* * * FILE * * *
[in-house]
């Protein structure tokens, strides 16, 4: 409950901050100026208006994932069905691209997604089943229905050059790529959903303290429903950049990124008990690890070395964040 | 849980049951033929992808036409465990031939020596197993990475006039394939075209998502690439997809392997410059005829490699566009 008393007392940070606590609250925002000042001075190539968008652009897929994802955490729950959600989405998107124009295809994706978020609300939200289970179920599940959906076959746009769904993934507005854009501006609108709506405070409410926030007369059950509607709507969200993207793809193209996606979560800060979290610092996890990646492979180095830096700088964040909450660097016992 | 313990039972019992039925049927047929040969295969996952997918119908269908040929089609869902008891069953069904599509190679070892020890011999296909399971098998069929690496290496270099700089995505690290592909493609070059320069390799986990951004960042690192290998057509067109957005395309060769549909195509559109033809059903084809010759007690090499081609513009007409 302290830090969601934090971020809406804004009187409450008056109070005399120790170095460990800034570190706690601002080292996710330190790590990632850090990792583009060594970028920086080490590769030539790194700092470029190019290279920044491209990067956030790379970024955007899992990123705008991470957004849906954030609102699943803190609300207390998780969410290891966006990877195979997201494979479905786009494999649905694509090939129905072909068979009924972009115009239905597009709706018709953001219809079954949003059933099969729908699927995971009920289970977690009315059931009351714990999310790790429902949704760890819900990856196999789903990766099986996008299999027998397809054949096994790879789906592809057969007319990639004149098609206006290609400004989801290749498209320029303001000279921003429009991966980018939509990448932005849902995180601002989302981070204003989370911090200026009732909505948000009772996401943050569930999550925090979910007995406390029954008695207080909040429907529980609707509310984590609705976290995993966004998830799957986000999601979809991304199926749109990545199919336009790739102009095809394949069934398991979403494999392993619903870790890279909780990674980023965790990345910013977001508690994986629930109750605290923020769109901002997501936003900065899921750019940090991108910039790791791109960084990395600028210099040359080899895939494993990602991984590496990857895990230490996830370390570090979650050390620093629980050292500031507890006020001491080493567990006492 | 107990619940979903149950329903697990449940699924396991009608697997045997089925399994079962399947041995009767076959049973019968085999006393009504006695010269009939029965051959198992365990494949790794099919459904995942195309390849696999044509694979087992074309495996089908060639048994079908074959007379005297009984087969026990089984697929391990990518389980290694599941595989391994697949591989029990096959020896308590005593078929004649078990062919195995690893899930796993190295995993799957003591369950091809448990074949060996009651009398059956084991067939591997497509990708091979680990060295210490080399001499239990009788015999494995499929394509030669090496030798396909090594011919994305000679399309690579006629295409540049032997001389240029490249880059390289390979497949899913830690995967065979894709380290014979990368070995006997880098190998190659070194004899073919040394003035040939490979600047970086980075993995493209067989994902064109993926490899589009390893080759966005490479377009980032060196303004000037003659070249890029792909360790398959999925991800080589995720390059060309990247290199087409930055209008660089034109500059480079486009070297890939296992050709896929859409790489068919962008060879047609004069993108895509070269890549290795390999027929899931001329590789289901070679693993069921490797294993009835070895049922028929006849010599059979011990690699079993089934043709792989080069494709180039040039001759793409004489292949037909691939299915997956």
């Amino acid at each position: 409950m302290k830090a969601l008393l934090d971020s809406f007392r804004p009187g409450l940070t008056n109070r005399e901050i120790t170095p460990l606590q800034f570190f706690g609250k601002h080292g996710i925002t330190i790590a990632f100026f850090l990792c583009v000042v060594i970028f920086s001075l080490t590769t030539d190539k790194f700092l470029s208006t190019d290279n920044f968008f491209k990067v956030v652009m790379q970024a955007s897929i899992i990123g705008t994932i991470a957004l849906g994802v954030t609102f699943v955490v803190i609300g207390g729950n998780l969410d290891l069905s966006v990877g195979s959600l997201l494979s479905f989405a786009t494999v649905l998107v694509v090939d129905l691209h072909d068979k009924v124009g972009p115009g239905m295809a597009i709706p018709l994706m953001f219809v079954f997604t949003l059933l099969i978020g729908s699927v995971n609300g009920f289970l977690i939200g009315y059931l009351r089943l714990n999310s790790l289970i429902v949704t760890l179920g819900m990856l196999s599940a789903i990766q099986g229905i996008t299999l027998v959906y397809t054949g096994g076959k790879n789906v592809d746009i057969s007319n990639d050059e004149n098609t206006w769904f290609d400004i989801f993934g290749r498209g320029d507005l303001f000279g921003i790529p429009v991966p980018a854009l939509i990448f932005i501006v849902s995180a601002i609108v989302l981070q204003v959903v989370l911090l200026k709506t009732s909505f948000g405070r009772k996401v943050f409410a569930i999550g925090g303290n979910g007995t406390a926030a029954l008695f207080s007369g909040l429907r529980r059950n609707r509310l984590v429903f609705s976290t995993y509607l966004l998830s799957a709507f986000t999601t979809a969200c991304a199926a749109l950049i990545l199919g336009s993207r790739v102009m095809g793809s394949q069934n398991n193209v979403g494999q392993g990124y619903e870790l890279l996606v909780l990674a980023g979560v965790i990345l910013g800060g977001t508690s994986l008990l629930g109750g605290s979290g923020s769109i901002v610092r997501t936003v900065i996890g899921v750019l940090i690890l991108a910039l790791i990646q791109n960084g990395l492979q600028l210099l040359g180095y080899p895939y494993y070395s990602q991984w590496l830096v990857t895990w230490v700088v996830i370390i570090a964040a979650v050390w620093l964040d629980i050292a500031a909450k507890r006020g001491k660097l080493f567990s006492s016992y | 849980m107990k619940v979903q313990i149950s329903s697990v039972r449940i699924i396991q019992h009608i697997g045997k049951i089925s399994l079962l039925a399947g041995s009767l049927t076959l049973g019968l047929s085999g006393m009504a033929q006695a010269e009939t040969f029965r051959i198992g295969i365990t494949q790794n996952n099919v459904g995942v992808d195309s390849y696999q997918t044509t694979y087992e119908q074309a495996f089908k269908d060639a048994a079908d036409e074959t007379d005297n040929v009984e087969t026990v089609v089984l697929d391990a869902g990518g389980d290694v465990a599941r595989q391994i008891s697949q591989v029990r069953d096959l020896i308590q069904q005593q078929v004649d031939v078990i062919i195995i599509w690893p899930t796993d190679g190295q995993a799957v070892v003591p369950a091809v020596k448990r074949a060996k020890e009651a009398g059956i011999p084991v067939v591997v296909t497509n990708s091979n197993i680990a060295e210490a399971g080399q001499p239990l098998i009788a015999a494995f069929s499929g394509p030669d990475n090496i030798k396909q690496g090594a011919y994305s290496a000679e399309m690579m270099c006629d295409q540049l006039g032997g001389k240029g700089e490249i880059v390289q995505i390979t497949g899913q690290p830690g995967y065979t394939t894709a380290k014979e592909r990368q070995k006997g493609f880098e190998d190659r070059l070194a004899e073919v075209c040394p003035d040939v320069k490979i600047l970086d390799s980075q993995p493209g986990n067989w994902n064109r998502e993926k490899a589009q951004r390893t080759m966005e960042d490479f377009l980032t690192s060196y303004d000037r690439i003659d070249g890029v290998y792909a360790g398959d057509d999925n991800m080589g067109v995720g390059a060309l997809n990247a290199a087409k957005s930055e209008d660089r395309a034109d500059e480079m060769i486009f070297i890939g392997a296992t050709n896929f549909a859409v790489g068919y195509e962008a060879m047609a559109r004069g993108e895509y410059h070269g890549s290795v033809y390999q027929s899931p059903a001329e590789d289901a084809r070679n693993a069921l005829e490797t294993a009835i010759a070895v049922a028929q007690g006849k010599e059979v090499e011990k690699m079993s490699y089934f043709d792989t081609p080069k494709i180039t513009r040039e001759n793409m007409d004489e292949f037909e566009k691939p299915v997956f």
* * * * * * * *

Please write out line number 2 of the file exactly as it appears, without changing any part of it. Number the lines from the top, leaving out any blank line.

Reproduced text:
């Protein structure tokens, strides 16, 4: 409950901050100026208006994932069905691209997604089943229905050059790529959903303290429903950049990124008990690890070395964040 | 849980049951033929992808036409465990031939020596197993990475006039394939075209998502690439997809392997410059005829490699566009 008393007392940070606590609250925002000042001075190539968008652009897929994802955490729950959600989405998107124009295809994706978020609300939200289970179920599940959906076959746009769904993934507005854009501006609108709506405070409410926030007369059950509607709507969200993207793809193209996606979560800060979290610092996890990646492979180095830096700088964040909450660097016992 | 313990039972019992039925049927047929040969295969996952997918119908269908040929089609869902008891069953069904599509190679070892020890011999296909399971098998069929690496290496270099700089995505690290592909493609070059320069390799986990951004960042690192290998057509067109957005395309060769549909195509559109033809059903084809010759007690090499081609513009007409 302290830090969601934090971020809406804004009187409450008056109070005399120790170095460990800034570190706690601002080292996710330190790590990632850090990792583009060594970028920086080490590769030539790194700092470029190019290279920044491209990067956030790379970024955007899992990123705008991470957004849906954030609102699943803190609300207390998780969410290891966006990877195979997201494979479905786009494999649905694509090939129905072909068979009924972009115009239905597009709706018709953001219809079954949003059933099969729908699927995971009920289970977690009315059931009351714990999310790790429902949704760890819900990856196999789903990766099986996008299999027998397809054949096994790879789906592809057969007319990639004149098609206006290609400004989801290749498209320029303001000279921003429009991966980018939509990448932005849902995180601002989302981070204003989370911090200026009732909505948000009772996401943050569930999550925090979910007995406390029954008695207080909040429907529980609707509310984590609705976290995993966004998830799957986000999601979809991304199926749109990545199919336009790739102009095809394949069934398991979403494999392993619903870790890279909780990674980023965790990345910013977001508690994986629930109750605290923020769109901002997501936003900065899921750019940090991108910039790791791109960084990395600028210099040359080899895939494993990602991984590496990857895990230490996830370390570090979650050390620093629980050292500031507890006020001491080493567990006492 | 107990619940979903149950329903697990449940699924396991009608697997045997089925399994079962399947041995009767076959049973019968085999006393009504006695010269009939029965051959198992365990494949790794099919459904995942195309390849696999044509694979087992074309495996089908060639048994079908074959007379005297009984087969026990089984697929391990990518389980290694599941595989391994697949591989029990096959020896308590005593078929004649078990062919195995690893899930796993190295995993799957003591369950091809448990074949060996009651009398059956084991067939591997497509990708091979680990060295210490080399001499239990009788015999494995499929394509030669090496030798396909090594011919994305000679399309690579006629295409540049032997001389240029490249880059390289390979497949899913830690995967065979894709380290014979990368070995006997880098190998190659070194004899073919040394003035040939490979600047970086980075993995493209067989994902064109993926490899589009390893080759966005490479377009980032060196303004000037003659070249890029792909360790398959999925991800080589995720390059060309990247290199087409930055209008660089034109500059480079486009070297890939296992050709896929859409790489068919962008060879047609004069993108895509070269890549290795390999027929899931001329590789289901070679693993069921490797294993009835070895049922028929006849010599059979011990690699079993089934043709792989080069494709180039040039001759793409004489292949037909691939299915997956």